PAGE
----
Judson's Legacy

Wear a Button

Over the last couple months, I have made an extra effort to get out, be around people, and “push into the pain,” as I’ve heard it described.  But there are times I feel as though some people do not have room for my unyielding grief.  So I protect myself behind a façade of strength.  On those occasions, I feel like I should be wearing a button that says, “I am may seem strong, but I am weak, wounded, and hurting.”

Truth be told, I bet most people could be wearing buttons that describe what’s truly going on in their soul versus that which can be perceived on the outer surface.  I imagine some buttons might read:

“I may seem to have it all together, but my soul is in turmoil,” or

“I might look like I have a lot of friends, but I am very lonely,” or

“You may think I’m attractive, but I am extremely insecure.”

The list could probably go on and on.

What impact would wearing buttons like this have on our relationships? 

Would we feel greater shame because our button exposes us?  Would people use our points of vulnerability to exploit us?  Would we experience greater pain?


Would it help us move toward the acceptance for which we all so desperately long?  Would we begin to see that we are not alone in our “crap?”  Would we have greater compassion for one another? 

Aren’t most of us, in fact, desperate to be known and to know others on a deeper level, to experience acceptance in our raw, most vulnerable state.  Is this type of authenticity not a springboard for genuine relationship?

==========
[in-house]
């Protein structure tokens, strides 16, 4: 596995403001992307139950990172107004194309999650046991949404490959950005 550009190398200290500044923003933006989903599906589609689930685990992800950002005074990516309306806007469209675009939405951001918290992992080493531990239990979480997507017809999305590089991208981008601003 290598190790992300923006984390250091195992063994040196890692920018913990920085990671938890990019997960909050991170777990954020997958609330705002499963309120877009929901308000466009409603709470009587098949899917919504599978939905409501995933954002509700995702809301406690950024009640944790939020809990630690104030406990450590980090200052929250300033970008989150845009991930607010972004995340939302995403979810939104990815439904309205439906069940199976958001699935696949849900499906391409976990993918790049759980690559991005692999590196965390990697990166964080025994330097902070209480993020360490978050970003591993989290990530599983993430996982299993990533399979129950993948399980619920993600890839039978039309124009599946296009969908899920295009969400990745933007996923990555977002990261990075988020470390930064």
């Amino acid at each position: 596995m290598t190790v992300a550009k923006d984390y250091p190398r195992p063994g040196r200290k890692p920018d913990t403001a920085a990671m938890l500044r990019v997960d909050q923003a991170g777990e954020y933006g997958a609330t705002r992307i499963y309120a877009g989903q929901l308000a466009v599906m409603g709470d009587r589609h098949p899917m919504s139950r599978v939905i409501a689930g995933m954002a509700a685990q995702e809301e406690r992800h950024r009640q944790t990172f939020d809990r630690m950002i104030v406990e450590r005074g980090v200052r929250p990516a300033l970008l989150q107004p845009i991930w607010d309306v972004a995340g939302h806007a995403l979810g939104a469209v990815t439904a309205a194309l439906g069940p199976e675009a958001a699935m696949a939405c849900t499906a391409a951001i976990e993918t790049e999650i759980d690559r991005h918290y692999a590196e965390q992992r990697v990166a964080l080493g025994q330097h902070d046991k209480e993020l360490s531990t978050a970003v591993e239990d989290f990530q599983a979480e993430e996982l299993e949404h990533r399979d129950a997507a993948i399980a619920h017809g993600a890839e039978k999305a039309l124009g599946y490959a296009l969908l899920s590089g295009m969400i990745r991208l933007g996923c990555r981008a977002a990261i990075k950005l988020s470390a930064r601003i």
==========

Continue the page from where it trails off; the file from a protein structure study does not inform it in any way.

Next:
My Heavenly Father already knows every one of the many buttons I would be wearing, and yet, as I share my “issues” with Him, He offers total and complete acceptance. He loves me in my “crap,” offers me freedom to emote, listens to my every woe, and forgives me of all my sin; I continue to find my weaknesses to be an impetus for deeper intimacy in our relationship.  I have complete freedom to be myself with Him.

Our Christian communities would be busting at the seams if people were offered the same kind of acceptance that the Lord offers us-a place where they can wear their buttons without the fear of rejection, shame, or exploitation. Because Christians have been fully received by God in our worst state, we are called to be communities that fully receive one another, especially in our weaknesses. 

I am thankful to have found myself in a community with many people who are genuine, down-to-earth, willing to “wear their buttons” around me and even let me where mine-oh how refreshing it is!

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